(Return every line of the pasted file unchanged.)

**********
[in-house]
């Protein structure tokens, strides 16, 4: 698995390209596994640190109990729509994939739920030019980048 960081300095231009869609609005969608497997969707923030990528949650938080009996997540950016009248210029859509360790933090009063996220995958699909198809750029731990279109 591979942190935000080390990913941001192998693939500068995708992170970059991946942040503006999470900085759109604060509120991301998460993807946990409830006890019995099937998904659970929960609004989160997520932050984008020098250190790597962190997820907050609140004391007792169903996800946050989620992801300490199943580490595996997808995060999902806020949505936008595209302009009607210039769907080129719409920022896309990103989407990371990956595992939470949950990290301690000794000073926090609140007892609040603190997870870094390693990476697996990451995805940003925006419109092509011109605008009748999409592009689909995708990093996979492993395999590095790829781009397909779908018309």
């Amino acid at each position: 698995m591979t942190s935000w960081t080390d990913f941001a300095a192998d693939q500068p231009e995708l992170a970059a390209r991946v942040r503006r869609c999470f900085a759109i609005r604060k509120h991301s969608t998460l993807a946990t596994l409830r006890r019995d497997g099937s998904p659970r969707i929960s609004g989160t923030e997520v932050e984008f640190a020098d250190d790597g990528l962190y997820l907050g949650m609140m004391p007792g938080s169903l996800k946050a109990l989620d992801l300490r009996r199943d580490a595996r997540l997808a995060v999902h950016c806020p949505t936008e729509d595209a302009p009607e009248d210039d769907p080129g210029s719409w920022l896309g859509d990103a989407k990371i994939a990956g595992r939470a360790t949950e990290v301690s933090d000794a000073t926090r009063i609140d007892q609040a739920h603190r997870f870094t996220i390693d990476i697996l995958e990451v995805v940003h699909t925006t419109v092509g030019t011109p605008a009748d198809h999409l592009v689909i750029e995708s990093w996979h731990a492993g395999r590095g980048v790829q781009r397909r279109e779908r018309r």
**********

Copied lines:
[in-house]
């Protein structure tokens, strides 16, 4: 698995390209596994640190109990729509994939739920030019980048 960081300095231009869609609005969608497997969707923030990528949650938080009996997540950016009248210029859509360790933090009063996220995958699909198809750029731990279109 591979942190935000080390990913941001192998693939500068995708992170970059991946942040503006999470900085759109604060509120991301998460993807946990409830006890019995099937998904659970929960609004989160997520932050984008020098250190790597962190997820907050609140004391007792169903996800946050989620992801300490199943580490595996997808995060999902806020949505936008595209302009009607210039769907080129719409920022896309990103989407990371990956595992939470949950990290301690000794000073926090609140007892609040603190997870870094390693990476697996990451995805940003925006419109092509011109605008009748999409592009689909995708990093996979492993395999590095790829781009397909779908018309």
């Amino acid at each position: 698995m591979t942190s935000w960081t080390d990913f941001a300095a192998d693939q500068p231009e995708l992170a970059a390209r991946v942040r503006r869609c999470f900085a759109i609005r604060k509120h991301s969608t998460l993807a946990t596994l409830r006890r019995d497997g099937s998904p659970r969707i929960s609004g989160t923030e997520v932050e984008f640190a020098d250190d790597g990528l962190y997820l907050g949650m609140m004391p007792g938080s169903l996800k946050a109990l989620d992801l300490r009996r199943d580490a595996r997540l997808a995060v999902h950016c806020p949505t936008e729509d595209a302009p009607e009248d210039d769907p080129g210029s719409w920022l896309g859509d990103a989407k990371i994939a990956g595992r939470a360790t949950e990290v301690s933090d000794a000073t926090r009063i609140d007892q609040a739920h603190r997870f870094t996220i390693d990476i697996l995958e990451v995805v940003h699909t925006t419109v092509g030019t011109p605008a009748d198809h999409l592009v689909i750029e995708s990093w996979h731990a492993g395999r590095g980048v790829q781009r397909r279109e779908r018309r």